Clostridium difficile infection (CDI) can be treated with an innovative system that transplants intestinal bacteria

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An innovative treatment for patients with Clostridium difficile infection (CDI) which uses transplanted gut bacteria to treat the infection, is a more effective and more cost-efficient treatment than using antibiotics, a new UK study has found.

CDI is an infection of the bowel, which commonly affects people who have recently been treated in hospital, those with underlying conditions and patients over 65. Almost 30 percent of patients treated for the condition experience at least one recurrence.

A recurrence of the condition, has been associated with a higher risk of mortality and is usually treated using antibiotics.

Faecal microbial transplantation (FMT), a treatment pioneered as a licenced medicine by Professor Peter Hawkey and his team at the University of Birmingham, is a method where gut bacteria and other components in faeces are used to treat CDI.

The bacteria is taken from a screened healthy donor, processed and screened before being transplanted via a tube passed through the nose into the stomach. Treatment with FMT is associated with higher cure and lower recurrence rates than fidaxomicin or vancomycin- the two most common antibiotics used to treat recurrent CDI (rCDI).

The study, which presents the first decision model for patients with rCDI already hospitalised in the UK, analysed randomised controlled trials, observational studies and expert opinion from the UK, on patients with single or multiple rCDI.

Researchers analysed the cost of each of the four treatment options for rCDI for treatment effects, unit costs, resource and health related quality of life to identify which treatment was the most cost-effective and offered the best outcome for patients.

The study showed that both methods for administering FMT were lower in cost compared to standard treatment with antibiotics. FMT via naso-gastric tube was the least costly, with a mean cost of £8,877 per patient, while FMT via colonoscopy was £11,716 per patient.

FMT via colonoscopy was also shown to be slightly more effective than treatment via naso-gastric tube, offering patients a higher quality of life. Two other standard antibiotic treatments vancomycin and fidaxomicin were compared in the model but both these treatments were shown to be more costly and less effective than either of the FMT interventions. Moreover, Vancomycin was the most expensive and the least effective treatment.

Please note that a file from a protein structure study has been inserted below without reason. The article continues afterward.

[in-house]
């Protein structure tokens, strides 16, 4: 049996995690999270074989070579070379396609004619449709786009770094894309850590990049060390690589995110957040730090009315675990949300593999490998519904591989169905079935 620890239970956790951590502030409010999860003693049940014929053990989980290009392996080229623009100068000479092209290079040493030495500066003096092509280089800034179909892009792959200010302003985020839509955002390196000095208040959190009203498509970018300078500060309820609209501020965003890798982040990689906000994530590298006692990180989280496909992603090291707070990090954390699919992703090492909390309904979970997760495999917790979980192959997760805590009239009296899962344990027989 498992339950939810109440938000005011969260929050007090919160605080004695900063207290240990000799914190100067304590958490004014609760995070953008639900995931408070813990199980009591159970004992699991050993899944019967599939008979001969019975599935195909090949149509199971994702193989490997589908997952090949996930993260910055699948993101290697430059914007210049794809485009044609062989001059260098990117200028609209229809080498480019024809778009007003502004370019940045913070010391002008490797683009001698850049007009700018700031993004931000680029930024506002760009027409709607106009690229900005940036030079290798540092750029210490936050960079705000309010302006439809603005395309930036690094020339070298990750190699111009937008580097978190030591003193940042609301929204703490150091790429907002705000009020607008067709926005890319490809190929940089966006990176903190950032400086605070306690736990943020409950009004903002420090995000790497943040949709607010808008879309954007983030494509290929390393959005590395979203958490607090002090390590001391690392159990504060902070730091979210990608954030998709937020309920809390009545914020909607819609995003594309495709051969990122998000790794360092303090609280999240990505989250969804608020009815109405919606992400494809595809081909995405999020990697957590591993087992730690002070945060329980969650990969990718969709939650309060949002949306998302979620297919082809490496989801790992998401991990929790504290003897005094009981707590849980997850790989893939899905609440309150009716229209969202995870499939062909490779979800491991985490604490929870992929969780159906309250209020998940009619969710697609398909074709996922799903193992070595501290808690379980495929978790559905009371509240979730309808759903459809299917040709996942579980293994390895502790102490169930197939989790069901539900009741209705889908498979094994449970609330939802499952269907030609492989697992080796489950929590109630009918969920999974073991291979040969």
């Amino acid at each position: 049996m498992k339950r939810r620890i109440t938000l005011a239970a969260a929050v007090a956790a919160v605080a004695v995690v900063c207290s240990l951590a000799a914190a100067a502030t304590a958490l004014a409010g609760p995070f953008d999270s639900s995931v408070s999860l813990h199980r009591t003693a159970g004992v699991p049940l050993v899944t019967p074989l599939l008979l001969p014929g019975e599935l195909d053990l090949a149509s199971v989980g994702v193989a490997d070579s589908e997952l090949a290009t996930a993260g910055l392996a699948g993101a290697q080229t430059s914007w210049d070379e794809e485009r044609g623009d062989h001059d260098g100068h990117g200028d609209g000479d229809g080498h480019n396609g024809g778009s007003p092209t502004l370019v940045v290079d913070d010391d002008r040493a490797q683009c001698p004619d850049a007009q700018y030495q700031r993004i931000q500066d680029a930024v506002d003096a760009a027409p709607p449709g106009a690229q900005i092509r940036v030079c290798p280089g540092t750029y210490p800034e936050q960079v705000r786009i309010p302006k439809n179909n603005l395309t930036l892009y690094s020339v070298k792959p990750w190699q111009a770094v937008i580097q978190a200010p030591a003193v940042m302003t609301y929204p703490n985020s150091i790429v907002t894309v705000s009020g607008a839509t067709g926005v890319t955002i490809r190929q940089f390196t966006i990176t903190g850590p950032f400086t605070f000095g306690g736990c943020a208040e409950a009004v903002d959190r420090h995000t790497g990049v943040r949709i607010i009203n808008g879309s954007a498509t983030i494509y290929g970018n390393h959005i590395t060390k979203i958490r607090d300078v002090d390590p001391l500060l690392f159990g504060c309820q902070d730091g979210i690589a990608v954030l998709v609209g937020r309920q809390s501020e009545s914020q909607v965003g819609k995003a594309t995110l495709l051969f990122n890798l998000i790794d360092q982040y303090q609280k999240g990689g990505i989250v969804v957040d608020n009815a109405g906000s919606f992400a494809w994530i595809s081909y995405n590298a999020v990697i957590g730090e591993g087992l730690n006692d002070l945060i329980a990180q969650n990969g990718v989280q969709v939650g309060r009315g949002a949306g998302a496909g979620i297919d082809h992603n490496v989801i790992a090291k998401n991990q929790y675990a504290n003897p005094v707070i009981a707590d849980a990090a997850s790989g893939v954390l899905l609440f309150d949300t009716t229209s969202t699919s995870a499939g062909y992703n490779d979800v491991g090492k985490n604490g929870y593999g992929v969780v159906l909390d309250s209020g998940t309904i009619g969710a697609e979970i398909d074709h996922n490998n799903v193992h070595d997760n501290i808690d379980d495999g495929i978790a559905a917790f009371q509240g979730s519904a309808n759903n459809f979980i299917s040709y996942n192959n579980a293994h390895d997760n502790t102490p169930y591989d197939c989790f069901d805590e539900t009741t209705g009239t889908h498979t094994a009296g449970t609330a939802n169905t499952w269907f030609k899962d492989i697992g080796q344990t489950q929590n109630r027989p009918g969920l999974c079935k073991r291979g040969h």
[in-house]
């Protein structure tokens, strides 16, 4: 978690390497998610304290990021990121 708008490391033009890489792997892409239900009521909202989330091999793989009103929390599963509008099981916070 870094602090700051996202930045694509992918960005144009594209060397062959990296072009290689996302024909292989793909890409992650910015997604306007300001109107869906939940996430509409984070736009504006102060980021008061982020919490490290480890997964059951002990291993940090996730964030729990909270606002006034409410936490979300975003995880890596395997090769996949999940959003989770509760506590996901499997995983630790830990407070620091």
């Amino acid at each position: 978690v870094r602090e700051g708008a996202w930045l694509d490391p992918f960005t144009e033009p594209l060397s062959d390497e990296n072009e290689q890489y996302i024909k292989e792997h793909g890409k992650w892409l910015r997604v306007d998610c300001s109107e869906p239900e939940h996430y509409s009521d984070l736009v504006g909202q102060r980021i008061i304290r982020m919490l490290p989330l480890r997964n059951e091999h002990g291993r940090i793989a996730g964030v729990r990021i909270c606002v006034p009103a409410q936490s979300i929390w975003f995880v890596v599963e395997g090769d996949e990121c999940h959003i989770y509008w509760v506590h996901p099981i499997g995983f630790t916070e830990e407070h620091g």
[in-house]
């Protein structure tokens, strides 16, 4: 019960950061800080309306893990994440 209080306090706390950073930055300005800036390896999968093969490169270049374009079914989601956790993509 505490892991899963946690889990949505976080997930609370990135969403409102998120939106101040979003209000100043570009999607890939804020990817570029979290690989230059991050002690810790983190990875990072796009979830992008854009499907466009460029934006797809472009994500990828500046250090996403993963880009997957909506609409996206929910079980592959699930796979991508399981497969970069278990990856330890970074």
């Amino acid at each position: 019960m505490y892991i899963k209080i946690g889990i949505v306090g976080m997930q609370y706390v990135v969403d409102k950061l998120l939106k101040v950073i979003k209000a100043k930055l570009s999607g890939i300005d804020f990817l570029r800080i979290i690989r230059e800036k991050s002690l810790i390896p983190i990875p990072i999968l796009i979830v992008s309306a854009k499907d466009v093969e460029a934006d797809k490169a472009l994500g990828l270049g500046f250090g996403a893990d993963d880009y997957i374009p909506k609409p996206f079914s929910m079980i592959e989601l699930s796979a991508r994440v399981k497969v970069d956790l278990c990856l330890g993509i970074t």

Professor Peter Hawkey, formerly of the University of Birmingham said, “We at the University of Birmingham pioneered this treatment as the UK’s first third party FMT service. FMT is not currently a widespread treatment for this disease but by showing that it not only saves lives, but is also significantly more cost effective, we hope that this could be one of the first steps towards the treatment being accepted more widely.”

Professor Tracy Roberts, Head of the University of Birmingham’s Health Economics Unit said “As well as being more effective both in terms of cost and benefit to patients, FMT was shown to significantly reduce the amount of days patients were required to be hospitalised which could also provide longer-term cost-savings.”


Fecal microbiota transplantation (FMT) is the transfer of gut bacteria through whole stool from a healthy donor to a recipient. FMT has demonstrated high cure rates in recurrent C. difficile infection (CDI) across multiple randomized, placebo-controlled trials [1] and has now entered standard of care for multiply recurrent CDI in European and North American guidelines [2–4].

Beyond CDI, FMT is being explored in range of microbiome-mediated diseases, and has demonstrated promising results in inflammatory bowel diseases [5–10].

Despite these early successes, the underlying mechanism of FMT across all disease indications, including CDI, remains unclear. However, it is generally considered that FMT restores gut microbial community perturbations from a dysbiotic state to a healthy stable state with engraftment of donor strains, or perhaps through other donor-dependent features such as the abundance of non-bacterial components or donor clinical features [11,12].